Book review of Bad Blood: A discussion of ethics in STEM education

Do ethics have a place of discussion in our universities and workplaces? I brought this question up during a panel session on careers in science at the annual NanoDDS conference this year. We had panelists across a variety of disciplines, including a venture capitalist, a professor, and a patent lawyer. I posed the question, first addressed to rep from the venture capitalist firm, who had referred to her job as “the dark side of science”:

“Your phrasing, ‘the dark side of science’ reminded me of the book we’re currently reading in our book club, Bad Blood, about the ethical fiasco at the health care startup Theranos. Not just in industry, but across disciplines, we have to sell ourselves, to some extent– our careers are tied up in the success of our science. We can get into ethical gray areas in these cases. Do you think that we need to do better at addressing ethical issues during our training?”

The responses were thoughtful, but one response that I think many may hold is that: well, if you’re a sane, “good” person, you won’t do these horrible, terrible things like Elizabeth Holmes did by putting patients’ lives on the line by pretending to technology she didn’t really have. One opinion perhaps not voiced, is that as long as we have rigorous regulation, you don’t need to worry about people’s ethics; they’ll get caught by the system. The final note on which the question ended, was that the best thing we can do is to keep the patient at the forefront of our mind: what we do can save lives, or can endanger them. As long as we do that, we should be able to make sound ethical decisions.

“Bad Blood” is a novel-ized form of an investigative journalism piece at the Wall Street Journal uncovering the unethical practices of the CEO of the blood testing start-up Theranos, Elizabeth Holmes. Holmes dropped out of college to try to develop a wearable technology that could test your blood almost real-time for hundreds of analytes: instead of doctors having to send large blood samples to the lab, the patient could do all such testing in the comfort of their own home with only a drop of blood. While the technology sounds game-changing and she was able to sell the idea to investors, she always over-sold her product. It wasn’t working. So. She lied. When presenting the technology to investors and the machine errored out, they beamed over fake results from headquarters. The product got far enough along that blood testing machines were being installed in Walgreens and Safeway stores. But the blood tests weren’t done on-site, and instead were sent to labs at Theranos headquarters. The tests done on Theranos equipment were faulty, and caused several false positives and negatives that endangered patients lives. But the vast majority of tests were done on commercial equipment that wasn’t novel at all. All this was carefully hidden from regulators, and definitely not released to investors or the public.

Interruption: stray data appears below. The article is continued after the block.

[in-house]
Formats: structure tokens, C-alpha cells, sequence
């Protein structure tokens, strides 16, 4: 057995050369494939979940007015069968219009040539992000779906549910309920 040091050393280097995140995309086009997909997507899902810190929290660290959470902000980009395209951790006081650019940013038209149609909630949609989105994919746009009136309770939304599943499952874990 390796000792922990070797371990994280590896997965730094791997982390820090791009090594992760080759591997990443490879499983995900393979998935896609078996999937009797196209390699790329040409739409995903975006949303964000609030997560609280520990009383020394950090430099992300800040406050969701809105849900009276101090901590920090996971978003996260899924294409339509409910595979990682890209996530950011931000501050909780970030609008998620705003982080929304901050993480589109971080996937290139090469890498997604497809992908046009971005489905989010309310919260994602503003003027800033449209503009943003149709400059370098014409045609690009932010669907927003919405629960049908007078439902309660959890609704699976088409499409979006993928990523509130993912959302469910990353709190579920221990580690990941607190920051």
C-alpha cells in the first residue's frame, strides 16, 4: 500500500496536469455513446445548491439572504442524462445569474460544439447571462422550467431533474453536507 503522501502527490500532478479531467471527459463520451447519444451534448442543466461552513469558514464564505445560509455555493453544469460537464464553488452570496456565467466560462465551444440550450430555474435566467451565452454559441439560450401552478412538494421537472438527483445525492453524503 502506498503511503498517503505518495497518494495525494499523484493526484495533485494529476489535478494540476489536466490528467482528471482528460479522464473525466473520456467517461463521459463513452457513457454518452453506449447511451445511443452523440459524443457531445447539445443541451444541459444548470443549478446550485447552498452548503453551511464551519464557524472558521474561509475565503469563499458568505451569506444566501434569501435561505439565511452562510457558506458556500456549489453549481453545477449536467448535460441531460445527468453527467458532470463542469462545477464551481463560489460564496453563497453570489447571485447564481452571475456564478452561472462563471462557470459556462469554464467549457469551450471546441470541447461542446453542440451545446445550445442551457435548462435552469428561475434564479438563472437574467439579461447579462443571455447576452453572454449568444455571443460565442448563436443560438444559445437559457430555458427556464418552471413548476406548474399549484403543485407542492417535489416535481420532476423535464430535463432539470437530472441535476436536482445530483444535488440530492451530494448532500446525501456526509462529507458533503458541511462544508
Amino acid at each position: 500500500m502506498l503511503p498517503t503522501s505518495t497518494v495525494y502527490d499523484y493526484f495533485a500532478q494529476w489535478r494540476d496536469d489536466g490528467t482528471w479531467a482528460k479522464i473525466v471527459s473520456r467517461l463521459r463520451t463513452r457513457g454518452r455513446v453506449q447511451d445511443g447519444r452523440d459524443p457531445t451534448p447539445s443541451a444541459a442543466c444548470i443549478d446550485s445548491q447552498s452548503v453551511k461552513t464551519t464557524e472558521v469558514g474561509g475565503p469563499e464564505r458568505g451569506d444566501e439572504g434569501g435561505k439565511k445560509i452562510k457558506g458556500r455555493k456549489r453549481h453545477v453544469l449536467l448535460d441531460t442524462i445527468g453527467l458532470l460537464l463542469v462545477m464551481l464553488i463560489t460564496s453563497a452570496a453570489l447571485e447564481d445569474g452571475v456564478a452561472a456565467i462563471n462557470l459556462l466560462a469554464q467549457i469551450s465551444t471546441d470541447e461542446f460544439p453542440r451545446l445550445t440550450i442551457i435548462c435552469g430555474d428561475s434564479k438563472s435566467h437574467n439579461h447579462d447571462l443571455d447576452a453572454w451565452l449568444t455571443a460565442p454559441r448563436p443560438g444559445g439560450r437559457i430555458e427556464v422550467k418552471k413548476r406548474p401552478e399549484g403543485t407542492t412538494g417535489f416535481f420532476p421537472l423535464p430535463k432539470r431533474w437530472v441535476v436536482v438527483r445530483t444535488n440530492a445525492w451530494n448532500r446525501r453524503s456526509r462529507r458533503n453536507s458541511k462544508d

Image result for bad blood book

While you might be tempted to label Elizabeth a sociopath, my interpretation of the book is that these attitudes are much more far-reaching. Again, I link the prevalent attitudes of careerism and the lack of conversations surrounding ethics on campuses as two potential factors. Elizabeth wasn’t born a monster. She was very ambitious, and when tough decisions had to be made, she was willing to compromise her integrity. When decisions are entirely made as a cost analysis: what are the potential risks to my reputation, versus the glory and money to be made, you’ve really lost something. When you stop talking about ethics, and you rely on the inherent goodness in every human being, you’re going to have people willing to lie and to cheat.

In my experience as a chemical engineer, ethics felt like it wasn’t an integral part of the curriculum. It was tacked on at the end because it was an ABET requirement. Ethics doesn’t fit neatly in, because it’s not technical. But scientists and engineers need to be exposed to these things. This is the value of the humanities that is increasingly under-sold. It reminded me of a story told in a talk told at a recent LDS conference:

When I was very young, my father founded a company that specialized in factory automation. This business engineered, fabricated, and installed automated production lines worldwide.

When I was in middle school, my father wanted me to learn how to work. He also wanted me to learn the business from the ground up. My first job included maintaining the grounds and painting areas of the facility not visible to the general public.

When I entered high school, I was promoted to work on the factory floor. I started to learn how to read blueprints and run heavy steel fabrication machinery. After high school graduation, I attended university and then entered the mission field. Returning home from my mission, I went straight back to work. I needed to earn money for the next year’s school expenses.